We went hiking in Rifle Falls State Park today during the time of the solar eclipse. In this part of the state we were told there would be a 90% total eclipse. It was cooler during that time and it looked like dusk. The shadows were as dark as normal but the sun didn't feel as hot when were out in it. What made me most aware of the change in the light was the color of my transitions eyeglass lenses. This is the color the turn in full sun.
This is how dark they were 8 minutes before the 90% eclipse seen here in Rifle.
You can see the contrast of sunlight and shadow I photographed right at the greatest eclipse here.
At first I thought this was just an interesting pattern from the narrow-leaf cottonwood trees. After seeing other people's photos, I think it shows the moon covering the sun.
During the hike we came on a young woman with eclipse glasses and she let us look through them.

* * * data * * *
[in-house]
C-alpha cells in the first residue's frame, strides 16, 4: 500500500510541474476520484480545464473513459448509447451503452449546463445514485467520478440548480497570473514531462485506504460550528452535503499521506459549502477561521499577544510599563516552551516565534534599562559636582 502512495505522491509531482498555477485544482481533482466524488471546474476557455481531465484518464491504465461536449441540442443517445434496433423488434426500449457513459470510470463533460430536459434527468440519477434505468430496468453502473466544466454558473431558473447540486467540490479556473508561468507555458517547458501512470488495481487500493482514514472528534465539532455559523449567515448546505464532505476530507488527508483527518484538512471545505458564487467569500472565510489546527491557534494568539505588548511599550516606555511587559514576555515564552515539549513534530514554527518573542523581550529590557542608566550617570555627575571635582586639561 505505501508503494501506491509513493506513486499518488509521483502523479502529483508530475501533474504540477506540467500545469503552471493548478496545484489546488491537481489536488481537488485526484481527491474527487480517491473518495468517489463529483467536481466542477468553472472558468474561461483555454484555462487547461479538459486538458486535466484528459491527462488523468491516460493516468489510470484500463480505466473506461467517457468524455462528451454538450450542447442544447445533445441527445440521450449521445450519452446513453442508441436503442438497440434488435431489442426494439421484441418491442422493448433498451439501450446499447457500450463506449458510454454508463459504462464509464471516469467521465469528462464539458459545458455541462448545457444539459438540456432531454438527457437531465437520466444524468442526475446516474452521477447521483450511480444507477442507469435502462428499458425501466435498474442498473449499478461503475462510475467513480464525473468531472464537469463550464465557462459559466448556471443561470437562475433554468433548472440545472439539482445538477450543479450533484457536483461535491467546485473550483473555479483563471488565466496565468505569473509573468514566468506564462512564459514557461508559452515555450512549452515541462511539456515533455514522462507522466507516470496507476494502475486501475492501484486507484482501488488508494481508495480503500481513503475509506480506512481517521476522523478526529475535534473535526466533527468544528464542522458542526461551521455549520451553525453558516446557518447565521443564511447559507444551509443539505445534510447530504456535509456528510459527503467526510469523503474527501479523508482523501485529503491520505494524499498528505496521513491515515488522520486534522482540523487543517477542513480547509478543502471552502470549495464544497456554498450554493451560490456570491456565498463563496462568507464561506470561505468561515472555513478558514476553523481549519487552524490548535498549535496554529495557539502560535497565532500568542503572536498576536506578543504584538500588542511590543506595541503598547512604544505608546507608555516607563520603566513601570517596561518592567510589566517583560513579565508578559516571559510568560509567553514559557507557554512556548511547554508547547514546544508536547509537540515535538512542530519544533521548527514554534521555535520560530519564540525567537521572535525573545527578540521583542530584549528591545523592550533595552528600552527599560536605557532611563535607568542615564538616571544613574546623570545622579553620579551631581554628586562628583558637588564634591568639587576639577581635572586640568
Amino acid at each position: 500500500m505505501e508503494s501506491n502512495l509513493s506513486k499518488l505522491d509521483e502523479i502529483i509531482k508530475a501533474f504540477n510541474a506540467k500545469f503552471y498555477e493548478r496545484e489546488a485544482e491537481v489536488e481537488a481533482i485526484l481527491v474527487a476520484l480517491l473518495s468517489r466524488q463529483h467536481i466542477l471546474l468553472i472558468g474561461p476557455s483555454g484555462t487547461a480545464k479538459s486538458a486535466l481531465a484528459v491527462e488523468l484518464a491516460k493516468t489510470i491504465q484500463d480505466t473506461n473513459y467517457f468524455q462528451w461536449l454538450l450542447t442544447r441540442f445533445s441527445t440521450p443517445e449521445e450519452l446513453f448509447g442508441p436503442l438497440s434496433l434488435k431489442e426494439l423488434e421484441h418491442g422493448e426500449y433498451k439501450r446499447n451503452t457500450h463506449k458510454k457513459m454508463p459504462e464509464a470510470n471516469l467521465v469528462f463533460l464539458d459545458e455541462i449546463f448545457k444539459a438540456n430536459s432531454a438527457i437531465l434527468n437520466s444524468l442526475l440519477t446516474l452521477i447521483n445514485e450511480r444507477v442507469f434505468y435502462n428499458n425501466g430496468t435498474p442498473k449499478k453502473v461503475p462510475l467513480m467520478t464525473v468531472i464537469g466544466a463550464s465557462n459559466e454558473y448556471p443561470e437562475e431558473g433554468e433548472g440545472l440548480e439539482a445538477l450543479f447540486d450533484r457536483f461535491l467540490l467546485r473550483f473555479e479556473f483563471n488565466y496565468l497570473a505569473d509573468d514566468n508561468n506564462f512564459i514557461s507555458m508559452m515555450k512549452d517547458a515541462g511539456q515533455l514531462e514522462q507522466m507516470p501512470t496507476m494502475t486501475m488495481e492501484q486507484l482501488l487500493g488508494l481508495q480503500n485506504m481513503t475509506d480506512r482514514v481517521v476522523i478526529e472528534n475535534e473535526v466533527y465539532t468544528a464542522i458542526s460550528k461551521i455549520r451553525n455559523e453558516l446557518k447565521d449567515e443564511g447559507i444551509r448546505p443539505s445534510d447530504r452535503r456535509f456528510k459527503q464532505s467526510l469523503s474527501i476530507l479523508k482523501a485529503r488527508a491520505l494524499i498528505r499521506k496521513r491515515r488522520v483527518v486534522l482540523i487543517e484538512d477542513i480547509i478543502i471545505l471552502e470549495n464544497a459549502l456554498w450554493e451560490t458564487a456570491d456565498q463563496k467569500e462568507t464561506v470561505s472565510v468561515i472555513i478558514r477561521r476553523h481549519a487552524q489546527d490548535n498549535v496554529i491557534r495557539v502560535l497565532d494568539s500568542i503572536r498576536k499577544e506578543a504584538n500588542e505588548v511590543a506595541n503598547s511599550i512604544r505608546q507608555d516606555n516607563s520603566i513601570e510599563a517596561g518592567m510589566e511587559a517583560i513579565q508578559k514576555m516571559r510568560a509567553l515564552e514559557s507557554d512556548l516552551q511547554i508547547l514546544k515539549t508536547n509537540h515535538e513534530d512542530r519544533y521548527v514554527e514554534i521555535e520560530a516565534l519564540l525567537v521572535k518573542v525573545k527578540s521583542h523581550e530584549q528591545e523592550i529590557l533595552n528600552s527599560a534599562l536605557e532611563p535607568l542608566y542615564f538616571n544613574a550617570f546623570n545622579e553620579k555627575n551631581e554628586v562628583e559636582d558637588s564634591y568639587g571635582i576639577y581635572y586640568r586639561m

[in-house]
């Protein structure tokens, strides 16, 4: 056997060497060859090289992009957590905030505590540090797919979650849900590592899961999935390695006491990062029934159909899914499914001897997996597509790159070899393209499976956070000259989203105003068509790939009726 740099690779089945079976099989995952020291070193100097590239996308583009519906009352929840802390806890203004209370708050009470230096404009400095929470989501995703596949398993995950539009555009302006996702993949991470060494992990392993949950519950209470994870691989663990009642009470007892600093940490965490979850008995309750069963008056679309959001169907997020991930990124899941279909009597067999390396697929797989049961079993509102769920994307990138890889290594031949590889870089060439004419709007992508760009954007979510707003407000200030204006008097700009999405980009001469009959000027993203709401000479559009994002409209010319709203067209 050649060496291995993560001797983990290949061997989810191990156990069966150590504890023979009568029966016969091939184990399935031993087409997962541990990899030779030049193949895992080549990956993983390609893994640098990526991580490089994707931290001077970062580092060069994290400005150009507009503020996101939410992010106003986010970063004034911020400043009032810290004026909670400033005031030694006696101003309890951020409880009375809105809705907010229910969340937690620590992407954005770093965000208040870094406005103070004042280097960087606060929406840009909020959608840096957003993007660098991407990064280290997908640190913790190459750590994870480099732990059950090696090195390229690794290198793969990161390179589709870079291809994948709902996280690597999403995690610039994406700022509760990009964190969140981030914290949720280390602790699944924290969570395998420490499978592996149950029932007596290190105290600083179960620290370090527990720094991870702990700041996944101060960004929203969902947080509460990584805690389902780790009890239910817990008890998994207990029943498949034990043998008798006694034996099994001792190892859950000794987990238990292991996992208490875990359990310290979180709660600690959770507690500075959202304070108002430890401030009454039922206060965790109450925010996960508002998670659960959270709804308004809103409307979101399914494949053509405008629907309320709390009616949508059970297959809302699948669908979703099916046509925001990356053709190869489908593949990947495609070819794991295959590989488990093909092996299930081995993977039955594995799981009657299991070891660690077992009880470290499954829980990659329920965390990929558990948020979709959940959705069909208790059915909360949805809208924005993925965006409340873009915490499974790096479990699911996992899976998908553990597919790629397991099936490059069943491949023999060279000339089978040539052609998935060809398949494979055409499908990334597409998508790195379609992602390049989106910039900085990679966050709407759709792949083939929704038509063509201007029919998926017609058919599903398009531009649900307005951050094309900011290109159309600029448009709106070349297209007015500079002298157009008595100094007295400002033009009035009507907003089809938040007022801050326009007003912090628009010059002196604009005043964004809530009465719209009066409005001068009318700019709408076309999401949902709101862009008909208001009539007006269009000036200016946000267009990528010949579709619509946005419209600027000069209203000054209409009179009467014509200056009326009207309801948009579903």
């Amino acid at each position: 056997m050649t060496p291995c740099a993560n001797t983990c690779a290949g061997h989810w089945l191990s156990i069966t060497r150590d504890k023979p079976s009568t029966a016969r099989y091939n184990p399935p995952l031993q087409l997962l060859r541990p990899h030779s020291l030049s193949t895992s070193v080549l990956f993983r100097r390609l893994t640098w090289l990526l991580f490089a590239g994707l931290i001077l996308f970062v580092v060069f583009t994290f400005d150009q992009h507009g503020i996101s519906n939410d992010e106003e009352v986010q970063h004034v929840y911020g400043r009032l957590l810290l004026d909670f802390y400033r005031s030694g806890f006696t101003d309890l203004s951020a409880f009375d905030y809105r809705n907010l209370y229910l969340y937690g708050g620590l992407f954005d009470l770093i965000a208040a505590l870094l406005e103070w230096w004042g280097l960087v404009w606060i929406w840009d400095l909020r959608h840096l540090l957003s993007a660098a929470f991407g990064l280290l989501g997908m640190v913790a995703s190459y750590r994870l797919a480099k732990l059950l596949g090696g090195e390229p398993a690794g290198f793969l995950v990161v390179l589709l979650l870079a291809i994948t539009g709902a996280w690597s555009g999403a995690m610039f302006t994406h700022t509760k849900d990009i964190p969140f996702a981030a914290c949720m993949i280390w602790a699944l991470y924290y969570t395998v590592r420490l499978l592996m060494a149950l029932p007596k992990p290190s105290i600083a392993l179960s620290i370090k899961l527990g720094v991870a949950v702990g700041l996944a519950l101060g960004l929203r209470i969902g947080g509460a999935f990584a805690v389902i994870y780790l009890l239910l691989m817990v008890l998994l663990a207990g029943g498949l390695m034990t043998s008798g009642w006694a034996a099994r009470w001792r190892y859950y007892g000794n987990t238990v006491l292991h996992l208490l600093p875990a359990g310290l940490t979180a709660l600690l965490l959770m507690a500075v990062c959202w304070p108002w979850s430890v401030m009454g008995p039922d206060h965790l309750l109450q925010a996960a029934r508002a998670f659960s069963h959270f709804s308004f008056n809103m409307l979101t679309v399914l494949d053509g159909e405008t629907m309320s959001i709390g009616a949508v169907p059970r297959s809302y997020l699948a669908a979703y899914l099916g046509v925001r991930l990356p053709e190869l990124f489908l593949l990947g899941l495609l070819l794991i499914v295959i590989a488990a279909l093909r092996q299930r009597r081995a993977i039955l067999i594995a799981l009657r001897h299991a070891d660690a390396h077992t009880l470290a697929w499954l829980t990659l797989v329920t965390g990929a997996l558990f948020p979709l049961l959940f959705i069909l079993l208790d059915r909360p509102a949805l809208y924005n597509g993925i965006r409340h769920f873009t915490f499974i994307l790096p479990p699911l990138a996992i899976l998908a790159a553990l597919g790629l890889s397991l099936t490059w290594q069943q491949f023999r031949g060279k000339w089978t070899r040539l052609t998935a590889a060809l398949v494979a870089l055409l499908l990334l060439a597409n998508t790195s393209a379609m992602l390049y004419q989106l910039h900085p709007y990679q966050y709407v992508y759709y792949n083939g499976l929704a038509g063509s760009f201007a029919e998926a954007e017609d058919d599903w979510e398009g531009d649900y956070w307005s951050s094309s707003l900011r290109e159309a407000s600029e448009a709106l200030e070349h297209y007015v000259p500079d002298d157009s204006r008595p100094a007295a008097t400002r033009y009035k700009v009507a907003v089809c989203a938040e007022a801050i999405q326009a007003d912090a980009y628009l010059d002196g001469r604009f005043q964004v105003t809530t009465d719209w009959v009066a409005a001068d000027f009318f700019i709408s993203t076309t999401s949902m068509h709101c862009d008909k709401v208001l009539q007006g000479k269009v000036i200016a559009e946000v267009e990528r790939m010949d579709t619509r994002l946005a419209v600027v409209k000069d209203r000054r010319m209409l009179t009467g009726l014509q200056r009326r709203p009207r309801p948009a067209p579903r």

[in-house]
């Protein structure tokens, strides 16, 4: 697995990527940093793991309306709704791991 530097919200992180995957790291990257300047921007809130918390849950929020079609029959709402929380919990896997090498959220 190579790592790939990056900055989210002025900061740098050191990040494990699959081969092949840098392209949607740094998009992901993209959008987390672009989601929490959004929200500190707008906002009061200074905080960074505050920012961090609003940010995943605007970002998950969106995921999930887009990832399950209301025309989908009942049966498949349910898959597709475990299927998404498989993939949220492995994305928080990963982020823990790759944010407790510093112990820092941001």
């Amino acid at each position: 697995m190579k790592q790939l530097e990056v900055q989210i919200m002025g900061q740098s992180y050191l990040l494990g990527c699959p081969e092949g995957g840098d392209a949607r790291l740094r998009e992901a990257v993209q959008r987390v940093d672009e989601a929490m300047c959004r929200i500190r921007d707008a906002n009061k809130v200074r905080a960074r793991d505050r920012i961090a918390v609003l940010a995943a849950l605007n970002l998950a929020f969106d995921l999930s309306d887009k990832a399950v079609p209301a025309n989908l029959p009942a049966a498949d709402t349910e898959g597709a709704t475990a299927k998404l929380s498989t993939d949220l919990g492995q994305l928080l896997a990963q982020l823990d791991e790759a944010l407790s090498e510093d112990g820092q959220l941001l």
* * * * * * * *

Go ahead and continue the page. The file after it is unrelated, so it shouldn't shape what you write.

Looking through her glasses, we could see just a narrow crescent sun peeking out around the sun 10 minutes before the greatest dark of the eclipse. At almost the same time, this is my iPhone photo of the sun. (I knew not to look directly at the sun. I read taking a photo of the eclipse would let you see it. It didn't.)
Our son Eric had several pairs of eclipse glasses and offered to try to get them to us. But since we were leaving Denver in a couple of days and were busy, we said no, we'd just pay attention to the dark that came with the eclipse. We didn't realize what a really big deal this solar event (lunar event?) was. But our experience was interesting and we did get one glimpse of what we could see through those glasses. Really amazing!